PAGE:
North Cottonwood Creek Trail


If you are looking for a hike that takes in views of the Gallatin Valley with a boulder field full of bouquets of flowers this is your hike. The west-facing slope can warm up early and you might find sagebrush buttercup (Ranunculus glaberrimus) and biscuitroot (aka Cous) (Lomatium cous) as early as March. We love the flowers in the meadow and within about two miles from the trailhead and often use this as a “warm-up” hike in March and April as soon as the snow is out. This is a gently climbing single-track that weaves through the meadow and then along the creek. We would consider it easy, just watch your feet, as you will be stepping over the rounded boulders that are in the meadow.  It is well worth the 15 mile drive from Bozeman. As you drive up Springhill Road on your way to the trailhead you will be greeted by arrowleaf balsamroot (Balsamorhiza  sagittata) and lupine (Lupinus  spp.), on both sides of the road.


From I–90 and the North 7th Avenue overpass, drive 2 miles north on 7th Avenue (West Frontage Road) to Springhill Road. Turn right at the light and drive 14.6 miles to the trailhead pullout on the right. Springhill Road becomes Rocky Mountain Road at 11.3 miles when the pavement ends.

Trail Description:

The trail starts on the left of the parking lot near the sign. The trail generally follows the fenceline on a well-worn path up the hill. From the moment you park, yellow, purple, and blue will fill your sight from the end of May through the end of June. Later in the summer you can look for thin-leaved owl clover (Orthocarpus  tenuifolius) and sticky  geranium  (Geranium viscosissimum). In just a few feet from the parking lot you can find over ten species of wildflowers. The showiest are the arrowleaf balsamroot and lupine, but as you look more closely you will see low  larkspur (Delphinium  bicolor), small-flowered woodland star (Lithophragma  parviflorum), and biscuitroot. Expect to find these flowers as early as mid-May depending on the year. In the first ¾ mile of the trail that traverses Half Circle ranch you might find your fill of flowers and decide to turn around at the first gate. At 0.7 miles you will either rock hop or wade North Cottonwood Creek.

Pasqueflowers (Anemone  nuttalliana and Parry’s Townsendia (Townsendia  parryi) will reward your short walk up hill toward the creek and in the meadow just through the first fence. The trail access is a ranch privilege, not an easement. Stay on the trail and help keep the access open. If you decide to make your way through the fence at ¾ miles from the trailhead and into the Forest Service land you will find bluebells  (Mertensia  spp.), ballhead  waterleaf (Hydrophyllum  capitatum) and Woods forget-me-nots (Myosotis  sylvatica) in the more shaded areas along the creek. Take some time to have a snack and rest beside the water before continuing into Forest Service land. You continue by the creek and a series of cascades, pools, and small waterfalls on your way to Hardscrabble and Sacajawea Peaks. At 1½ to 2½ miles the trail is harder to follow (trails on either side of the creek). Generally follow the north side of the creek; however all visible trails lead to the same area. At three miles, Hardscrabble peak comes into view. The North Cottonwood Trail meets the Foothills National Recreation Trail at about 8,900 feet. It is eight miles from the trailhead to Fairy Lake. This is Hike #2 in the “Day Hikes around Bozeman” and more information is available in Robert Stone’s book.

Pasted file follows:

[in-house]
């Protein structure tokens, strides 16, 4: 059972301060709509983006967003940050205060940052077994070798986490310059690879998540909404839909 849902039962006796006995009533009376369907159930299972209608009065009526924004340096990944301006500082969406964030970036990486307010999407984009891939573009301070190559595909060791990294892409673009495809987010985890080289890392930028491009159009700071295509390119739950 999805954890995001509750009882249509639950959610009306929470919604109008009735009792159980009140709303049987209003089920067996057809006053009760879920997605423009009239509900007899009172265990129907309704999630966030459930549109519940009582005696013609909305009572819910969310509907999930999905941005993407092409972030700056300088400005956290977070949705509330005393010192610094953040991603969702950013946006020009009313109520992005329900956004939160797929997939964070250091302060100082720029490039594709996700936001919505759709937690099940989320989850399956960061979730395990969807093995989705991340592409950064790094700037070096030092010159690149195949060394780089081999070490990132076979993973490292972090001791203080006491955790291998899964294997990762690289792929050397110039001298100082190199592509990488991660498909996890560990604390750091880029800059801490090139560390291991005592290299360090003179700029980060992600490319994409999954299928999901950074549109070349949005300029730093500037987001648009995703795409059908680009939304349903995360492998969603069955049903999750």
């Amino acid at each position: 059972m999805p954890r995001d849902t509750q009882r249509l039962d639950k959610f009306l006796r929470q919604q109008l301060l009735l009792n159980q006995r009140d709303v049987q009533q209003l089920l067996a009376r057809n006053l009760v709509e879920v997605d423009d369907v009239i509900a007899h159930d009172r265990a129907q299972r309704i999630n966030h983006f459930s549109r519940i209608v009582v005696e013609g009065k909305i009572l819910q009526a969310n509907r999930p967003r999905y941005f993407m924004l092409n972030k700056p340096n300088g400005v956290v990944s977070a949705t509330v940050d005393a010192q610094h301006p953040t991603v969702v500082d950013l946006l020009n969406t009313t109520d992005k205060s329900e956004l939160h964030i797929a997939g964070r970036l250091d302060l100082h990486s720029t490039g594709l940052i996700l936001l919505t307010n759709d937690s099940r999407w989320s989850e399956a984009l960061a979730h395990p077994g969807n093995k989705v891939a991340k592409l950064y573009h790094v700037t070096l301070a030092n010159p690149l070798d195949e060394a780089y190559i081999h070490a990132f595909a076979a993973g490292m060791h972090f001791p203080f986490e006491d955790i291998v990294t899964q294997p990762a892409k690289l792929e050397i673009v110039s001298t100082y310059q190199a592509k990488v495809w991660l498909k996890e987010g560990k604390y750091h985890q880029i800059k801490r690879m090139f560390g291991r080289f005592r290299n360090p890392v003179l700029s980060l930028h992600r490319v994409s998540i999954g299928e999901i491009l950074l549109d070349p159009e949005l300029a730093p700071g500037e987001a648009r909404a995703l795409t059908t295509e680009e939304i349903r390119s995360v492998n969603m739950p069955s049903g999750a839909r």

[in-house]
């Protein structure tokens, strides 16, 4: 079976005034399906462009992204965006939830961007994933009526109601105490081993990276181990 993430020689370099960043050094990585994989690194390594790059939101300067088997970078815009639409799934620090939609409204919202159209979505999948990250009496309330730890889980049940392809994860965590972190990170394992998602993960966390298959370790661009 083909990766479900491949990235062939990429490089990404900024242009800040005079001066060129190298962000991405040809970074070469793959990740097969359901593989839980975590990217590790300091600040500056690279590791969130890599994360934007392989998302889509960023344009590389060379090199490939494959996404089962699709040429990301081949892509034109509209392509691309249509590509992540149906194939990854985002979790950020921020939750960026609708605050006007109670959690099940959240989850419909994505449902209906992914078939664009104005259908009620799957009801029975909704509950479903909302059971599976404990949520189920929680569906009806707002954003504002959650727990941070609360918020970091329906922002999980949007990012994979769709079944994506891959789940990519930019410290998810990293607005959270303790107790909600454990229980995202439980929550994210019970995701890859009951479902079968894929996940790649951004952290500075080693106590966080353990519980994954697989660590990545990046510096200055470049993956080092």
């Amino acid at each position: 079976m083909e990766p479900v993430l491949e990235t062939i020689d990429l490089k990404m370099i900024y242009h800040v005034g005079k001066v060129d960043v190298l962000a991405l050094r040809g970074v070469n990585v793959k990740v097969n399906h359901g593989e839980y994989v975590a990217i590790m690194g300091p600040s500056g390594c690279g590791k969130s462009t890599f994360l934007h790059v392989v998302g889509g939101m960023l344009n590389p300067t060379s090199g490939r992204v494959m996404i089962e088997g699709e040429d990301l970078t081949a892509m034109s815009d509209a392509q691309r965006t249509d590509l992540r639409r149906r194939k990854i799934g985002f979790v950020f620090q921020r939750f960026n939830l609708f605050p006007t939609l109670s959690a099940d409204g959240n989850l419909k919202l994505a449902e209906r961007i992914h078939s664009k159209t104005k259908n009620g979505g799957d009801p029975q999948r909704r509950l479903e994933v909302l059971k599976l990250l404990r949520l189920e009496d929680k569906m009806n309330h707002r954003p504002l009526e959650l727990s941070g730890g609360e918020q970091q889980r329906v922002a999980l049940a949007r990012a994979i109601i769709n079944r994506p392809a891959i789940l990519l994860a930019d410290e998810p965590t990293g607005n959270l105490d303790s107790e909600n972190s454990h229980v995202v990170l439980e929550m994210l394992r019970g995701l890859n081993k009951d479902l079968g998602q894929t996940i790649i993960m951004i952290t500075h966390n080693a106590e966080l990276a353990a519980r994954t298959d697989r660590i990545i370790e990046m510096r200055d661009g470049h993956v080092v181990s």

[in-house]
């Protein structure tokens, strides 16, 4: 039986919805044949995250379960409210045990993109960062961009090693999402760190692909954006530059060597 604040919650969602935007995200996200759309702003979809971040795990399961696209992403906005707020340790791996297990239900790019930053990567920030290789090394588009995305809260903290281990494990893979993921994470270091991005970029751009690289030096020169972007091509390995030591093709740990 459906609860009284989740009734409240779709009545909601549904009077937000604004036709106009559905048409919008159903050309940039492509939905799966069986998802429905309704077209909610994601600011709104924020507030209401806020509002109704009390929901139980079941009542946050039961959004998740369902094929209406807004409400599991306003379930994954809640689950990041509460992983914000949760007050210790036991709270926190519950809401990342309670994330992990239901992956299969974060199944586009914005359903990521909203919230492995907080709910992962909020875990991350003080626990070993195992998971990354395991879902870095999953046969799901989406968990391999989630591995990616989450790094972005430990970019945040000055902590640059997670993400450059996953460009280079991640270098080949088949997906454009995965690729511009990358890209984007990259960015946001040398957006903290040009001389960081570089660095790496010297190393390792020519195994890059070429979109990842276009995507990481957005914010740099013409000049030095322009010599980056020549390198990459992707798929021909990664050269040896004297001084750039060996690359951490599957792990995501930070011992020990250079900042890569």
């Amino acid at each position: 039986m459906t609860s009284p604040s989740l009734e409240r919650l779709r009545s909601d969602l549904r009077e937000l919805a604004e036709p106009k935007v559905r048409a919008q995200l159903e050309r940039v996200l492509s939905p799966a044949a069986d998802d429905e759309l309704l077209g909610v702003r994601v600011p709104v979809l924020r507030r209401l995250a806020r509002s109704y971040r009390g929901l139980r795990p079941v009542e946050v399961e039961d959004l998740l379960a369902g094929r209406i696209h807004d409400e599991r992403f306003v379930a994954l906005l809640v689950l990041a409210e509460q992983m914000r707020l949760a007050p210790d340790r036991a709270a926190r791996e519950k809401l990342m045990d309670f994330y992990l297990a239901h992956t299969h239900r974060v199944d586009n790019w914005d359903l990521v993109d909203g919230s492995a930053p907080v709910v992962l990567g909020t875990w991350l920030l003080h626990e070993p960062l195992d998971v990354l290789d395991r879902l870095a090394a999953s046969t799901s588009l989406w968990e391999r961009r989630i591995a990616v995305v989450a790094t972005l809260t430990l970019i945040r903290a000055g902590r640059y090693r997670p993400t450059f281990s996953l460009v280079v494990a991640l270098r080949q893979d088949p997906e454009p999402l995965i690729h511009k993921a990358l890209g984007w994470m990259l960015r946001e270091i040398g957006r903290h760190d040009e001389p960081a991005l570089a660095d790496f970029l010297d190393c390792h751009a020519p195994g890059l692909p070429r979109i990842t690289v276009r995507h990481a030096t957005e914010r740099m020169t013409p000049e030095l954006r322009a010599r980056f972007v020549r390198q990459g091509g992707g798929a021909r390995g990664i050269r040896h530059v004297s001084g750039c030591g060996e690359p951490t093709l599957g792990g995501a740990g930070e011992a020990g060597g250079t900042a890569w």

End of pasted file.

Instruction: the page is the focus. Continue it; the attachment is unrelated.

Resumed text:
Trail Notes: 

This trail requires a lot of “rock-hopping” through the boulder strewn field as the trail ascends to the woods and up the mountain. For a short hike, there are plenty of flowers in the field from the road to the trees and the trail is only slightly ascending. Aside from the cattle that graze during some parts of the year, this trail has been virtually untouched by plows. Vignettes of flowers are spread throughout the field. The creek crossings are easy through most of the summer; watch for high water during run-off season (April – late May). The trail becomes more uphill once you enter the woods. Dogs are allowed off leash; however if there are cattle present, be sure to control your pet. Close all fences and stay on the trail.

GPS Coordinates: Trailhead—45°55’08.65” N; 111° 04’35.29” W


Rating: Easy to Moderate (depending on distance travelled)


Trail Length:  1½ miles Round Trip (to the forest and back); 8 miles Round Trip (to a sloping meadow beneath Hardscrabble Peak)


Location:  Bridger Range North of Bozeman


Elevation:  5554 feet at trailhead to 5833 feet at entrance to Forest Service land; 7554 feet at the meadow beneath Hardscrabble Peak)


Elevation Gain:  279 feet (trailhead to entrance to Forest Service land); 2000 feet (trailhead to meadow beneath Hardscrabble Peak)


Bloom Season: April to Late August


Peak Bloom:  Late May to Early August


Maps: U.S.G.S. Flathead pass and Sacagawea Peak, U.S.F.S. Gallatin National Forest: West Half or East Half


Photos on this page (Top to Bottom):  low  larkspur, sagebrush buttercup, arrowleaf balsamroot, small-flowered woodland star,  Parry's townsendia Click to Enlarge.

Photos by Carolyn K. Hopper

Arrowleaf balsamroot flowers are stunning across the entire meadow. Lupine and sulfur (yellow) paintbrush are also easily found. The creek crossing was impossible today as the creek raged across the trail. Other flowers in bloom included: Hood phlox, prairiesmoke, common yarrow, field chickweed, low larkspur, nine-leaved parsley, lemonweed (Western gromwell), groundsel, small-flowered woodland star, short-styled onion (red), forget-me-nots, Parry’s townsendia, many-flowered stickseed.


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